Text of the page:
Friday, May 4, 2012

Idea Gathering: Customer Experience Starts with You

The Total Customer Experience Leaders Summit provides both B2B and B2C case studies and translating these innovations and insights is a huge part of the value of the conference. Our unique idea gathering wrap-ups between sessions facilitate this translation and were one of our most highly rated features last year.

Here on the blog we're doing a regular series of idea gathering wrap ups, pulling together some of our favorite stories on customer experience, customer experience design, and overall customer-centricity.

This week, we chatted with TCEL speaker Janet LeBlanc, President, JANET LEBLANC + ASSOCIATES about creating a customer-centric culture. On that note, let's look at some of the ways to develop that culture and the effects that doing so can have.

This post on the Experience Required™ blog suggested that the The CEO’s role in changing culture starts with taking three steps: #1. Be visible.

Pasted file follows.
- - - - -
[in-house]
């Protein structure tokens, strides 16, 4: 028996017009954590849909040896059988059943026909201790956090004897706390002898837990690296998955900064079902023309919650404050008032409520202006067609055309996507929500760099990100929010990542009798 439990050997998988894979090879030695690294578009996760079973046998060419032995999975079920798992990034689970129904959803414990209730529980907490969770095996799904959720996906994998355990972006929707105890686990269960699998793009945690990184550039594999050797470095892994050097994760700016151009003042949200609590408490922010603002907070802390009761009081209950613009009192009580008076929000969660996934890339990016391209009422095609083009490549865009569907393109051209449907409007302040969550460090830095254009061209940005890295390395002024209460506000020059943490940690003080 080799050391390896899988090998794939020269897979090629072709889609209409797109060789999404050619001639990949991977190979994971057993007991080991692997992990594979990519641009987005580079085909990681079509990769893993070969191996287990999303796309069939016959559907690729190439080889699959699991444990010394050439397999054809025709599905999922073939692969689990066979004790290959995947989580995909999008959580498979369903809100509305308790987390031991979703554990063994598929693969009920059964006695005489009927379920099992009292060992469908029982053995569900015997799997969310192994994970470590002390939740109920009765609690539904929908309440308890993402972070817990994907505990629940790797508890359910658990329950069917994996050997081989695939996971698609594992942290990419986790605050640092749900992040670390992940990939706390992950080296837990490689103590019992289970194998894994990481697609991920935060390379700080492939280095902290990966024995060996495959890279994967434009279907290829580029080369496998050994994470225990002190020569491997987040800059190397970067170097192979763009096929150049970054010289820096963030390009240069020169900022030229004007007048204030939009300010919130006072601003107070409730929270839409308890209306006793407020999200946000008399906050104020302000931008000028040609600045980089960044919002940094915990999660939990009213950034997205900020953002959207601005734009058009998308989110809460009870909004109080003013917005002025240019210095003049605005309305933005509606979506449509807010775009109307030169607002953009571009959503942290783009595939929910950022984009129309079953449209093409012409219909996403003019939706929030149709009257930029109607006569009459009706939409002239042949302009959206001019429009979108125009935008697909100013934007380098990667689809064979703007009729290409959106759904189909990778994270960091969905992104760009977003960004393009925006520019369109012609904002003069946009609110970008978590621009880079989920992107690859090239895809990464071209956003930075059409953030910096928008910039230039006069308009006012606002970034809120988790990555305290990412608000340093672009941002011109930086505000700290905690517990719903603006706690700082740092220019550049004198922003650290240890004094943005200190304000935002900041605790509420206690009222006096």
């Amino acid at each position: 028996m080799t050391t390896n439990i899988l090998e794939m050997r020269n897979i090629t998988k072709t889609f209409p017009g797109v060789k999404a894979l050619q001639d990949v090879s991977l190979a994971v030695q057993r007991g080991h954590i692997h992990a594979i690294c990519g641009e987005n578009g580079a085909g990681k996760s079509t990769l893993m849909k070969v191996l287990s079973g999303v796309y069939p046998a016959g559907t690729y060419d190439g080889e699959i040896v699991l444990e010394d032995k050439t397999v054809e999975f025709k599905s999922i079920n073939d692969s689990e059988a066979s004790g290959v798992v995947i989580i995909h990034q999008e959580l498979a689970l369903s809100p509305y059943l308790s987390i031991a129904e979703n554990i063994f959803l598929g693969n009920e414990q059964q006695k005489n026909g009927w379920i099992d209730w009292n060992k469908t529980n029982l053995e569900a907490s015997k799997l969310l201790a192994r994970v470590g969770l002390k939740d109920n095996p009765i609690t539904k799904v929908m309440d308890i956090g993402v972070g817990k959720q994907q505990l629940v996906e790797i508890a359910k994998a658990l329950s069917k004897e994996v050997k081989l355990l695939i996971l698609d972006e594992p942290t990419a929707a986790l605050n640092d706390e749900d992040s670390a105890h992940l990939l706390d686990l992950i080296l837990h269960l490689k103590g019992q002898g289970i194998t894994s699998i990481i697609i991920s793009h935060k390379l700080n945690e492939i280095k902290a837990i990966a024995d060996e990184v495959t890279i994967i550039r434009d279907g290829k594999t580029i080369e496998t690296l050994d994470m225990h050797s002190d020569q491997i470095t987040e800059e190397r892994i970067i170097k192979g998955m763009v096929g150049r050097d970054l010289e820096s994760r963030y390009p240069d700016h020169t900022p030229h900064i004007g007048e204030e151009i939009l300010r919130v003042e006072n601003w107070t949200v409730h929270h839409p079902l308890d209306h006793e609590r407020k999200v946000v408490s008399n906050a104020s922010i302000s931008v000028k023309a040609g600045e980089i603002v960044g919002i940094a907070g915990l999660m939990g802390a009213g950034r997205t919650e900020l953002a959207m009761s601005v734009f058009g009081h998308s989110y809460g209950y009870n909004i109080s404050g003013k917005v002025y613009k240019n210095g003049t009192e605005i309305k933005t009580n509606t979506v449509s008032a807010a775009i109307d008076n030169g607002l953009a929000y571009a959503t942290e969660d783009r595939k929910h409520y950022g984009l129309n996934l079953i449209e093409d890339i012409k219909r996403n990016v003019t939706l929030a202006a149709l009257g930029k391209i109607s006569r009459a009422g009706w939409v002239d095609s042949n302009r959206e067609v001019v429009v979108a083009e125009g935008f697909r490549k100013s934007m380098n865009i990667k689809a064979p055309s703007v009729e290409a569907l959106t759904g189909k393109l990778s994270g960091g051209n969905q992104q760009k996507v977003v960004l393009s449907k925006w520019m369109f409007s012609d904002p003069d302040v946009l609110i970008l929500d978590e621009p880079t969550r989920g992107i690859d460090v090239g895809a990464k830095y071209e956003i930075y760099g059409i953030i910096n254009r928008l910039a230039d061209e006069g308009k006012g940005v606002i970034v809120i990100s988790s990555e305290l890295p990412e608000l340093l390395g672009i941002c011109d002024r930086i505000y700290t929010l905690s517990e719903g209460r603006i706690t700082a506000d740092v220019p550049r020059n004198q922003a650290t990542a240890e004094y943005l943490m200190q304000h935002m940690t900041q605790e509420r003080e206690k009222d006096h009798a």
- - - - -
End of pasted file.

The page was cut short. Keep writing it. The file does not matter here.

#2. Give feedback regularly.
#3. Demonstrate quick wins.

This piece on "The Rateocracy" (which calls back to last week's focus on the more empowered customer) advises: "The CEO of the future will need to work harder to align the corporation, its employees, and stakeholders around a shared vision."

Forbes recently posted "Why the Megalomaniac in the Corner Office Isn't Doing Your Company Any Favors" discussing this topic as well. The article cites "(Lack of) Open Culture" as a major downfall for organizations and posits "a way to run a better business is by enabling a wealth of executives to make business critical decisions and empowering them to act and react around the globe."

CMS wire agrees, writing "Almost every company across America says the same hackneyed cliche: Our people are our strongest asset. Almost every company in America is not doing what's necessary to make their employees believe that their employers actually believe this."

Based on all of these sources it's clear: customer experience starts at home. Look at your employee's experiences and the culture they are working in and think "How does this align with our customer experience strategy?"

Have you ever made an effort to change corporate culture from within? Share your successes and challenges in our comments section.

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